Geothermal Jobs Have a Lot of Upside
We threw out our oil burner 10 years ago and installed our 5-ton geothermal HVAC. We decided to do it when oil deliveries approached $500 each. We also did it, in part, because we could pay for the system by the time we retired. Paying for oil deliveries on a fixed income sounded like something best avoided. And reducing emissions also fit our way of life.
We learned about geothermal through water well organizations, at trade shows and in journals like National Driller. We started the process while speaking with a local well drilling contractor, Negley’s, at a home show.
Our project was relatively easy. We have 25 acres and lots of space in our yard for a rig. Negley’s drilled two 375-foot-deep holes. We had no worries about cuttings control. After they were done drilling and the cuttings dried out a little bit, I used them to fill potholes in my dirt driveway. If you guys could package that, I think there is a market there for dirt driveway patch materials.
I love my geothermal HVAC and use every opportunity to talk about it. Years ago, my wife bought hay from a friend, whose husband drove the truck out to deliver it. He was a homebuilder, so I asked him, “When building new homes, why don’t you guys put in geothermal HVAC systems?” His answer was that he wanted his customer to spend money on the work he — not someone else — did. I guess he was afraid of losing that drilling and loop money, and he preferred that customers spent it instead on another bathroom. This is why we need to work to spread the word, because homebuyers aren’t always offered this option by homebuilders. At least, that was the case then.
Geothermal is getting attention even in areas where you wouldn’t typically expect. In Fulton County, Pa., the historic courthouse went geothermal. It was a 56-hole, 400-foot-deep project in a relatively small lot bounded by a cemetery and municipal parking areas. Controlling cuttings was important. Negley’s had the contract.
How difficult was this task? After the drilling started, I hopped over the mountain to see how it was going. There were three other local drillers at the gate watching. They had wanted to quote it, but had reservations on handling the cuttings. They were there to see how it was done. A containment area was built and the cuttings were moved around on skid loaders. The job was successfully done, and our neighboring county’s historical courthouse now has modern geothermal HVAC.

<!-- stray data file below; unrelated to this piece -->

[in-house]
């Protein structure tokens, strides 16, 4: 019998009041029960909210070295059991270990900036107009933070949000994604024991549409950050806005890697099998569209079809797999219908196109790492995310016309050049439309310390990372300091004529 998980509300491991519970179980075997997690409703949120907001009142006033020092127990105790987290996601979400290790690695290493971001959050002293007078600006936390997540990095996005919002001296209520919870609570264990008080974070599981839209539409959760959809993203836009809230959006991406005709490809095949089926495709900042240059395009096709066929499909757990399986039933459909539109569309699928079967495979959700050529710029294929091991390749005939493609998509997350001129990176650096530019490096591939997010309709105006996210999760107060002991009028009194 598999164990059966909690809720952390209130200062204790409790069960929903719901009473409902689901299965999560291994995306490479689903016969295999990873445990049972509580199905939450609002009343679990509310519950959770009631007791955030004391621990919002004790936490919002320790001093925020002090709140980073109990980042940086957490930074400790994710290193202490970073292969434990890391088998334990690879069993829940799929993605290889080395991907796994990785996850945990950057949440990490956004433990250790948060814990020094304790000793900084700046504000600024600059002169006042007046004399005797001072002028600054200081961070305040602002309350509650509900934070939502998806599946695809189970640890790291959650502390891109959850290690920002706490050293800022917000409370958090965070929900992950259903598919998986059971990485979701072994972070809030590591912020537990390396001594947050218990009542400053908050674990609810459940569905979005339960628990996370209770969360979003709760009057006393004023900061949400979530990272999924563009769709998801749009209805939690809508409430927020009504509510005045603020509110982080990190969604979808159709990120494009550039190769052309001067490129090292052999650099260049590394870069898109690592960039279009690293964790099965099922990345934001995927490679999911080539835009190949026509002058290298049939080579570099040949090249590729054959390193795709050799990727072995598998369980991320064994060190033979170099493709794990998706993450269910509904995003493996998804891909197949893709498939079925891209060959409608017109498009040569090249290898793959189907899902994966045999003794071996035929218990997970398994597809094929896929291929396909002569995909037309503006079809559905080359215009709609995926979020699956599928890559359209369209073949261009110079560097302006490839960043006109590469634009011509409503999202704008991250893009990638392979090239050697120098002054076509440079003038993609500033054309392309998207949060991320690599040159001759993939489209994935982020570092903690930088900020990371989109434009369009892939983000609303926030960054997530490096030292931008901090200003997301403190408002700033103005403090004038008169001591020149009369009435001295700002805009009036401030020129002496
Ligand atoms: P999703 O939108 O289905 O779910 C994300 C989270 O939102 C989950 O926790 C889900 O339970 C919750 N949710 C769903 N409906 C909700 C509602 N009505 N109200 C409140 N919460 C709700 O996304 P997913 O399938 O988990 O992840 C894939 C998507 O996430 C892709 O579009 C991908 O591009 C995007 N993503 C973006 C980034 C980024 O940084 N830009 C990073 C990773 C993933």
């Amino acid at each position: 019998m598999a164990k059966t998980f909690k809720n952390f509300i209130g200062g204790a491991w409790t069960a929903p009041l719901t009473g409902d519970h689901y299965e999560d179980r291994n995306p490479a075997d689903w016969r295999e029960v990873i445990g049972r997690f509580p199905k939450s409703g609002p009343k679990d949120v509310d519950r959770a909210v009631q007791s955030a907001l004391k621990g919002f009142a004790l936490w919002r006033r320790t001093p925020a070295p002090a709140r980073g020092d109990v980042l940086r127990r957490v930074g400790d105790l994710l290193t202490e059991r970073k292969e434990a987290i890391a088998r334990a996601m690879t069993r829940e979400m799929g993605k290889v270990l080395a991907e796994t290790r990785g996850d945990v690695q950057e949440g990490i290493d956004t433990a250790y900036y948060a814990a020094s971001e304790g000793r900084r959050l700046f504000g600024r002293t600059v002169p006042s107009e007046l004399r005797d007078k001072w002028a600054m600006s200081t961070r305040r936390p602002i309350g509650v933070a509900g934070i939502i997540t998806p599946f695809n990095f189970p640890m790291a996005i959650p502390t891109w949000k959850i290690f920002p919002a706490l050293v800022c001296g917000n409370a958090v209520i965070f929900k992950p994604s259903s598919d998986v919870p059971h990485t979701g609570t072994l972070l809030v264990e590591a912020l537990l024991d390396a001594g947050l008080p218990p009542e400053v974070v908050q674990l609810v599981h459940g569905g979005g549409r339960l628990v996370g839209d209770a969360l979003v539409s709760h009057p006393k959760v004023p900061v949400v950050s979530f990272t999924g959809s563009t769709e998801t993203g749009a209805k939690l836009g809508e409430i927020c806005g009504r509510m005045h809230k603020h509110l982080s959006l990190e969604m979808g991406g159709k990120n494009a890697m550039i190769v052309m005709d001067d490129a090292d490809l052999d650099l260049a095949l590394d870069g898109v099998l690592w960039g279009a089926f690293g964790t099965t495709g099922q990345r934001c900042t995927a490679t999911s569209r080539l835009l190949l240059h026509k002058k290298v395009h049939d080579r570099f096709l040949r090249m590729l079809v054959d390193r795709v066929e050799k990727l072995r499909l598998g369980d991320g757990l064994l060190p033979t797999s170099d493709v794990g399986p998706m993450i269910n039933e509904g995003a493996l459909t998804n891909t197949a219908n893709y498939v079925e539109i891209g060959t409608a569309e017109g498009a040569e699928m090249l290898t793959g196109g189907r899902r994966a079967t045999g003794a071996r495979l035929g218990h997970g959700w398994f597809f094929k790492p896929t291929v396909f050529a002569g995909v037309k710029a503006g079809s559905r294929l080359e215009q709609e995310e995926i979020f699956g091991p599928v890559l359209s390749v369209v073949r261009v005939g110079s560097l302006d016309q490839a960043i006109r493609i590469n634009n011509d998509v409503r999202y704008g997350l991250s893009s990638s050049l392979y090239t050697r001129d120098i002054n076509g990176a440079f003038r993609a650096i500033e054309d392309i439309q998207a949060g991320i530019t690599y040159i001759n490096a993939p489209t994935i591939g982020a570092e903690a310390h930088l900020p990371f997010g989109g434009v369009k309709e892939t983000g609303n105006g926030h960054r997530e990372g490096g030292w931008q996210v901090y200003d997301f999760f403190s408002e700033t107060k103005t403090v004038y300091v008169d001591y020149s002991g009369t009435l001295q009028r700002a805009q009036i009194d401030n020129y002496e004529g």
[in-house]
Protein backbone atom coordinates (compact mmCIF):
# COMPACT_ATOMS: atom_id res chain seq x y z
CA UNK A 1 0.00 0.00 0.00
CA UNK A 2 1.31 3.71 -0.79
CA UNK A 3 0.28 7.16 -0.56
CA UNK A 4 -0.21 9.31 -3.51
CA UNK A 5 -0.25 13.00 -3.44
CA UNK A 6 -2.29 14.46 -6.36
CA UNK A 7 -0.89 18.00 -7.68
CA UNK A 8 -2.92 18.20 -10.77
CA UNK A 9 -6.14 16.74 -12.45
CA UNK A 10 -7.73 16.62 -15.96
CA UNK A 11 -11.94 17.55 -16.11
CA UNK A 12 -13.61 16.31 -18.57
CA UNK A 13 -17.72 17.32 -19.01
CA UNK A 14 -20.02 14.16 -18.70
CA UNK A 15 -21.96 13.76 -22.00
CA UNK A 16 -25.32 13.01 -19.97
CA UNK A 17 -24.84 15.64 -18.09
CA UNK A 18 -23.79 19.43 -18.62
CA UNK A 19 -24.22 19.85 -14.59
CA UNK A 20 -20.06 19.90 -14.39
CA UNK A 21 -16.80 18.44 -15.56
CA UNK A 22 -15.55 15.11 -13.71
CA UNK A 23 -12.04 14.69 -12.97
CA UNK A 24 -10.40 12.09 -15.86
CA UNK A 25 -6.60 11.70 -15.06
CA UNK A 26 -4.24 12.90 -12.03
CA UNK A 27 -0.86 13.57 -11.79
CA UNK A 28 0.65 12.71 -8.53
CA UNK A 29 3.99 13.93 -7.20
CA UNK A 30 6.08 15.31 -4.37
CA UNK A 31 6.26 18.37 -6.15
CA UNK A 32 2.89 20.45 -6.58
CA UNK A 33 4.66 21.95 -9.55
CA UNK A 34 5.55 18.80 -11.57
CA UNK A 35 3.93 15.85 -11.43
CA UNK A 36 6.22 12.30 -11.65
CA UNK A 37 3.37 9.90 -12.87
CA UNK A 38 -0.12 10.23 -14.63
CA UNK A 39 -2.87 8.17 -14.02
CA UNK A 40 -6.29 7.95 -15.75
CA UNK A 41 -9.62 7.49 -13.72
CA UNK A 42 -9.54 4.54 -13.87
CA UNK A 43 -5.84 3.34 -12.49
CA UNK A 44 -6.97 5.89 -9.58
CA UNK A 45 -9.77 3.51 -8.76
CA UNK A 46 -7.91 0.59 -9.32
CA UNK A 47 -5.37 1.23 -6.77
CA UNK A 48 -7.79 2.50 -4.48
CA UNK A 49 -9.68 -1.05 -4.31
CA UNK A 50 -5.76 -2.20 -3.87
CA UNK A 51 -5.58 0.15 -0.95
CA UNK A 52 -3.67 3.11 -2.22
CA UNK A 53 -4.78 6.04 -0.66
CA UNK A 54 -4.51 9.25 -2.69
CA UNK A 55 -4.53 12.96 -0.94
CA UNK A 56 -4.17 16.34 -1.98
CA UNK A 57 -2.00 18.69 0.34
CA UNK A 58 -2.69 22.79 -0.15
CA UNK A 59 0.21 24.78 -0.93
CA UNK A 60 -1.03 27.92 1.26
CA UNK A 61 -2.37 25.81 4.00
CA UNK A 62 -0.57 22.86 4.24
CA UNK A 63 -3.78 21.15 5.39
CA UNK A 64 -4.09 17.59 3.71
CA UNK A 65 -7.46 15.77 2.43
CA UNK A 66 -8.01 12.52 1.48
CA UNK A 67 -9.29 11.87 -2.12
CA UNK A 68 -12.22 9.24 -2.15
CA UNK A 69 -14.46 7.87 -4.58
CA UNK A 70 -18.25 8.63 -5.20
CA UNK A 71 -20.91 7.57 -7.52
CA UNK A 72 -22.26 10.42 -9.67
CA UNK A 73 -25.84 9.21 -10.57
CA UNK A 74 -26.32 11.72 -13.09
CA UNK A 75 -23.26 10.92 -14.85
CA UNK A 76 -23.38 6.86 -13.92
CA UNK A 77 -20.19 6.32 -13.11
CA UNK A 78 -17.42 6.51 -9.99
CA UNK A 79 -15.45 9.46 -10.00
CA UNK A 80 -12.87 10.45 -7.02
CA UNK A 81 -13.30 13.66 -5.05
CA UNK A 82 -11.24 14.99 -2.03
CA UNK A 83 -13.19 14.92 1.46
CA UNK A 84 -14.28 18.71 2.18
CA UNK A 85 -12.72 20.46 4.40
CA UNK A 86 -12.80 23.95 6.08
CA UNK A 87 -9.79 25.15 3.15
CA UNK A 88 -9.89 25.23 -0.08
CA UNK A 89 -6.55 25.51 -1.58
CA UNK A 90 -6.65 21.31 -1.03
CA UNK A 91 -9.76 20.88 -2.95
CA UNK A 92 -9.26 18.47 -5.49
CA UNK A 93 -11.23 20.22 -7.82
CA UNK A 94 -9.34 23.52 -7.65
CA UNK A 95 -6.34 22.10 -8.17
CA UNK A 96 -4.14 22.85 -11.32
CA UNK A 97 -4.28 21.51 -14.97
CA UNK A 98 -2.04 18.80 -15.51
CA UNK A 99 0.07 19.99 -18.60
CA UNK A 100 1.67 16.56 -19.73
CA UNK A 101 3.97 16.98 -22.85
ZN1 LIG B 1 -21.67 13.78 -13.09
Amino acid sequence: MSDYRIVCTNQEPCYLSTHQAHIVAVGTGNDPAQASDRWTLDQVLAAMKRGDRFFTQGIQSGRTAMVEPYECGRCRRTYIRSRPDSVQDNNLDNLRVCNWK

I was proud of my local M&T Bank when it built a new branch in Chambersburg, Pa. It was designed for energy savings with special windows and skylights. It has all kinds of automated ventilation and heat-recovery systems. It even collects rainwater and saves 30 percent on its water bill. And it has geothermal HVAC. A driller came and drilled holes for a vertical loop system.
I have been on a couple of school projects where there were 300 holes, 500-feet-deep. These can take a fleet of rigs and the financial strength to do a project like this, knowing the payment can take some time.
When it comes to geothermal, customers could be owners of private homes up to large commercial buildings, or managers of medium and large government projects. Some jobs are handled by the “one rig” contractor, and some require four to six rigs. There’s something for everybody.
This industry is driven by the desire to save money and/or the desire to help our environment. Sometimes these efforts get caught up in today’s divisive politics. We all grimace when we read about legislators making rules and regulations. Are they going to protect our aquifers, or protect someone’s wallet? Are they going to help us reduce greenhouse gas emissions, or do they have some other interests? Water well driller organizations must push for our lawmakers to provide the safety net for our aquifers, and to help promote the benefits of geothermal HVAC.
Regardless, geothermal helps all of us in this industry. Even if you do not get involved in geothermal work, you might get water jobs because your competition is tied up on a geothermal project. Geothermal has helped level the ups and downs of demand. It has saved many contractors from closing the doors when housing was down. Geothermal has also enabled business expansion. In some cases, it enabled the “and son” or “and daughter” to be added to the company name. Perhaps geothermal paves the way for contractors to also buy a smaller rig that can open up other business areas, such as geotechnical.
We talk a lot about geothermal’s home heating benefits but, for us, geothermal also gave us central air conditioning. It’s really inexpensive AC — to the point where my glasses fog up when I come in from summer yard work, and I don’t feel extravagant one bit. And that’s not counting aiding my hot water heater.
With my geothermal project, I made my wife happy, my wallet happy and the families of the drilling company happy. I borrowed the money, so I even made my bank happy. And, if geothermal work generates a drill rod order, it will make me even happier still.